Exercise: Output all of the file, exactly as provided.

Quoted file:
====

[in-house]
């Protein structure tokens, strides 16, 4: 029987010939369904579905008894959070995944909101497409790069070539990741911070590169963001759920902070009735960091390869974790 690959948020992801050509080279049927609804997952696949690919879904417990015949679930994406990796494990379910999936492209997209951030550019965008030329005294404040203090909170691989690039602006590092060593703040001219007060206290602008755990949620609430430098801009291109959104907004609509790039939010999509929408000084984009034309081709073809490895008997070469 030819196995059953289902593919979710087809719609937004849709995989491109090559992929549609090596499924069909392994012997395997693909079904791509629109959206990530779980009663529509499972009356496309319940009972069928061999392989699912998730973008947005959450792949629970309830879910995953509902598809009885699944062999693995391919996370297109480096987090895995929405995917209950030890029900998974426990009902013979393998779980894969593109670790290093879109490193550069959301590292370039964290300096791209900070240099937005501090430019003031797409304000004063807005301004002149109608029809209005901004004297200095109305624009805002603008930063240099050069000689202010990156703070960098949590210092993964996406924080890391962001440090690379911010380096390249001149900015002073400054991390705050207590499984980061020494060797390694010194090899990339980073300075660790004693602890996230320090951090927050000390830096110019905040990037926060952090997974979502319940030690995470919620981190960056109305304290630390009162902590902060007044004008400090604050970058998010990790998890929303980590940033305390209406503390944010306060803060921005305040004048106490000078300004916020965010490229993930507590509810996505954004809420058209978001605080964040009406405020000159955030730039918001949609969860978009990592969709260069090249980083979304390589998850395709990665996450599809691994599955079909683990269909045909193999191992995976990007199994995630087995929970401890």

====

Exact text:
[in-house]
């Protein structure tokens, strides 16, 4: 029987010939369904579905008894959070995944909101497409790069070539990741911070590169963001759920902070009735960091390869974790 690959948020992801050509080279049927609804997952696949690919879904417990015949679930994406990796494990379910999936492209997209951030550019965008030329005294404040203090909170691989690039602006590092060593703040001219007060206290602008755990949620609430430098801009291109959104907004609509790039939010999509929408000084984009034309081709073809490895008997070469 030819196995059953289902593919979710087809719609937004849709995989491109090559992929549609090596499924069909392994012997395997693909079904791509629109959206990530779980009663529509499972009356496309319940009972069928061999392989699912998730973008947005959450792949629970309830879910995953509902598809009885699944062999693995391919996370297109480096987090895995929405995917209950030890029900998974426990009902013979393998779980894969593109670790290093879109490193550069959301590292370039964290300096791209900070240099937005501090430019003031797409304000004063807005301004002149109608029809209005901004004297200095109305624009805002603008930063240099050069000689202010990156703070960098949590210092993964996406924080890391962001440090690379911010380096390249001149900015002073400054991390705050207590499984980061020494060797390694010194090899990339980073300075660790004693602890996230320090951090927050000390830096110019905040990037926060952090997974979502319940030690995470919620981190960056109305304290630390009162902590902060007044004008400090604050970058998010990790998890929303980590940033305390209406503390944010306060803060921005305040004048106490000078300004916020965010490229993930507590509810996505954004809420058209978001605080964040009406405020000159955030730039918001949609969860978009990592969709260069090249980083979304390589998850395709990665996450599809691994599955079909683990269909045909193999191992995976990007199994995630087995929970401890």